Known only from one site in central Peru in eastern foothills of the Cordillera Azul at elevations around 350 m. The range of this species appears to be highly restricted.
Like A. altamazonica, this species is active during the day among the leaf litter. Though we only were able to observe this species in the wild for a short time, it presumably is similar to A. altamazonica in its reproductive habits.
Though not likely to be under high smuggling pressure, the small range of this species could be easily affected by local deforestation.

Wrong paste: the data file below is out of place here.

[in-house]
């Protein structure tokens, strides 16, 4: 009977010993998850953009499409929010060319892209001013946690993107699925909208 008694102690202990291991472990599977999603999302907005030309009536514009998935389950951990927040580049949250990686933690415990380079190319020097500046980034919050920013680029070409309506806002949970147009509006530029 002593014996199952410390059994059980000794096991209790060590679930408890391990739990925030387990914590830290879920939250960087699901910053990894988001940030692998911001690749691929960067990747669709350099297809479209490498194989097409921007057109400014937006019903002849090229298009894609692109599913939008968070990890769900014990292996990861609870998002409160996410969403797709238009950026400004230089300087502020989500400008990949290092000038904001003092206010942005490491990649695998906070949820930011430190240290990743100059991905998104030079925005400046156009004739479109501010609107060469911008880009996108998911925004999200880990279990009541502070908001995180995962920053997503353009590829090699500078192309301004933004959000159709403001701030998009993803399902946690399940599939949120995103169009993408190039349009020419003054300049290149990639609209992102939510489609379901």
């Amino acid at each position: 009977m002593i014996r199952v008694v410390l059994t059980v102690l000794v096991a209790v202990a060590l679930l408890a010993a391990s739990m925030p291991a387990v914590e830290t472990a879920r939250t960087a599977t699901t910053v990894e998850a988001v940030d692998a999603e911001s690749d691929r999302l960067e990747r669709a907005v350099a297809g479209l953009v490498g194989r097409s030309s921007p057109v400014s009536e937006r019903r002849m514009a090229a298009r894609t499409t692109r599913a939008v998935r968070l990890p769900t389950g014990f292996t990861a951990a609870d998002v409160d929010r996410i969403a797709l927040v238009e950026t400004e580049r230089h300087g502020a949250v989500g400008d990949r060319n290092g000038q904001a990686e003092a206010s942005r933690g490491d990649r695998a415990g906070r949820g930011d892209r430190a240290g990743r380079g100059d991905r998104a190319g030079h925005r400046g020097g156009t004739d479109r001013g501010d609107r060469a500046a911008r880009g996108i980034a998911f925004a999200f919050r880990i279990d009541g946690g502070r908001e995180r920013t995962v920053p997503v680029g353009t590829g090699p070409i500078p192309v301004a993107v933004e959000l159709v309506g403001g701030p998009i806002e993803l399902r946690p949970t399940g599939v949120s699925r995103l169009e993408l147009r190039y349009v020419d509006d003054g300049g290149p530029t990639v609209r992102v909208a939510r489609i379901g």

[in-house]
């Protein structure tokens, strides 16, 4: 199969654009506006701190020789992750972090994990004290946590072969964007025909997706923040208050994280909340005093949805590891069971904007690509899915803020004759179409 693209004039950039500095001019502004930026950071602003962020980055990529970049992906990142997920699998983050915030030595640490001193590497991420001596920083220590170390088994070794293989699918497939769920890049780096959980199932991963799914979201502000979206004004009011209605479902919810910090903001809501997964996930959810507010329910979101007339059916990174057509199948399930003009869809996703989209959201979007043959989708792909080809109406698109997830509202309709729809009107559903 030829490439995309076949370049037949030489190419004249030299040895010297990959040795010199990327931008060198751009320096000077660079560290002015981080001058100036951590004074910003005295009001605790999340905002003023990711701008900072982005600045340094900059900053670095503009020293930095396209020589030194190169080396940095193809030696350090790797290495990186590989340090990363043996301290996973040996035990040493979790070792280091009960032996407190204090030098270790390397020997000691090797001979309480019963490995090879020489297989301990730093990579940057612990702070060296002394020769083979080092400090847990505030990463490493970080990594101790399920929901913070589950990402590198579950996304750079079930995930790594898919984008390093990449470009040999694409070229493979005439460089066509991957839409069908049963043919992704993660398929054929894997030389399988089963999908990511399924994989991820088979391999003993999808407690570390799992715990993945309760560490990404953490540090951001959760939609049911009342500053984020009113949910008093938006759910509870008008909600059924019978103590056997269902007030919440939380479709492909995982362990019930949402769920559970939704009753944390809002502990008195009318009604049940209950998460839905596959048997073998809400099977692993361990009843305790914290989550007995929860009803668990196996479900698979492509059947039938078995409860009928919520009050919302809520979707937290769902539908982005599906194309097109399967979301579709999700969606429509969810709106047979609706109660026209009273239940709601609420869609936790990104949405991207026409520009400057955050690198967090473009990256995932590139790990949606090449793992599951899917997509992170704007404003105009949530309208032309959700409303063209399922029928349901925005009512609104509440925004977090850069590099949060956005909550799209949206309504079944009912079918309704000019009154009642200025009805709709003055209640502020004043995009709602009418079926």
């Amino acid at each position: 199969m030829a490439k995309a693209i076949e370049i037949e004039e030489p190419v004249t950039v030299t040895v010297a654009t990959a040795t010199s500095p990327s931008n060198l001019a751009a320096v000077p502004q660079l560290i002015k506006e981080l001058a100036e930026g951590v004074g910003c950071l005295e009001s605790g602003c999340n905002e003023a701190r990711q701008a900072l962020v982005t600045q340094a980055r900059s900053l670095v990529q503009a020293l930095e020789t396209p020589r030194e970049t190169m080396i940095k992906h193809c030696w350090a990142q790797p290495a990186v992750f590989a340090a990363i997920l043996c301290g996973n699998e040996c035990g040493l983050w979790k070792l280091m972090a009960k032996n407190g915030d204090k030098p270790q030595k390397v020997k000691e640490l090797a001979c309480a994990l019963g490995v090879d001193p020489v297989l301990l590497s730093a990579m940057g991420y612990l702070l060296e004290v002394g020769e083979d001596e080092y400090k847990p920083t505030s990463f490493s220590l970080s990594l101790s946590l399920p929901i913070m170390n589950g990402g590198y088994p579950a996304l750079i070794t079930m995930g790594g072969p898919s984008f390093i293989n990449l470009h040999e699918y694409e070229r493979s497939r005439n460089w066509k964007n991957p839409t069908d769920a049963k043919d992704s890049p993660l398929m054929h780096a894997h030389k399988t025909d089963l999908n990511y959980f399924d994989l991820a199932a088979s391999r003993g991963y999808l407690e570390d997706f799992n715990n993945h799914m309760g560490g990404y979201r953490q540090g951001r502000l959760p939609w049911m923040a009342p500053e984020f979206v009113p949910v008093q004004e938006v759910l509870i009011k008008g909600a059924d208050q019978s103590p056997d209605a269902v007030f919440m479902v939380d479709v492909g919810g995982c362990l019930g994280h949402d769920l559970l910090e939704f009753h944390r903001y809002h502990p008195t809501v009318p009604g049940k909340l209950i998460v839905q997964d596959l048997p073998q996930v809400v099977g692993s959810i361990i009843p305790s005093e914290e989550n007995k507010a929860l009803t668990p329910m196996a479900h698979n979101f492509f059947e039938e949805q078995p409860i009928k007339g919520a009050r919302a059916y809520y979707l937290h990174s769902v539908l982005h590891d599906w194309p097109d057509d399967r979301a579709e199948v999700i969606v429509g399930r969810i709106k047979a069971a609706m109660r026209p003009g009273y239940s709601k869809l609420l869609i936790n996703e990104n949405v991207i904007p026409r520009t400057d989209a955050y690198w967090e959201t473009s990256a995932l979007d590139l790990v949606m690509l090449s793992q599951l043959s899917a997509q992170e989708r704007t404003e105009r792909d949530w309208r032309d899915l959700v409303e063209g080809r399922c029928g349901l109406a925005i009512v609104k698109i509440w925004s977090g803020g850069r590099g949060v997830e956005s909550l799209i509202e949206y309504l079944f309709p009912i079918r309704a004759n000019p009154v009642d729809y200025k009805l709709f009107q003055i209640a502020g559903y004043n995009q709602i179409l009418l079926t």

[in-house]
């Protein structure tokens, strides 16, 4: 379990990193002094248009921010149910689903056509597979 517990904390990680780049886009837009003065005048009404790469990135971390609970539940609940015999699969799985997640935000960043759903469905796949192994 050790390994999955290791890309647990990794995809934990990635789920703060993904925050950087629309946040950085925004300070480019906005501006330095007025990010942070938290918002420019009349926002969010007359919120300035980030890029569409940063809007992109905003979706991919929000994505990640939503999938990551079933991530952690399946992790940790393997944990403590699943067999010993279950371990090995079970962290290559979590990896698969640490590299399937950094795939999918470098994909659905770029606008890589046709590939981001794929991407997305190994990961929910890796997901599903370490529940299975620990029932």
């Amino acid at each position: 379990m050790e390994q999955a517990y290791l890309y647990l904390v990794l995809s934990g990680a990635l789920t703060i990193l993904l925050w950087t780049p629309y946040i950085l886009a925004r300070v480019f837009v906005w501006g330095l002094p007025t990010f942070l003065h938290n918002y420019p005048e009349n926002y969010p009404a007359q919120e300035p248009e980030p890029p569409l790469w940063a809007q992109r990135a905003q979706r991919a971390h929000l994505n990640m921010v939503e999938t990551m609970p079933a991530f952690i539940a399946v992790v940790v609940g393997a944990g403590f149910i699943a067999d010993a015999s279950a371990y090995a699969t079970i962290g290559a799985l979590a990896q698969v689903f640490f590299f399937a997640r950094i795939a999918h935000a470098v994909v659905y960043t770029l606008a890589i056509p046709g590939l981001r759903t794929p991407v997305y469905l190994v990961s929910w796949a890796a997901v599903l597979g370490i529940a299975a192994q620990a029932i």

Sister to A. altamazonica. Until 1997, this was considered to be a morph of A. hahneli sensu lato, until Lötters made the distinction based on the ventral coloration and vocalization. The status of A. rubriventris as a valid species is still in dispute by some, though the unusual ventral colors and genetic distinctness suggest that this species is indeed different from A. altamazonica.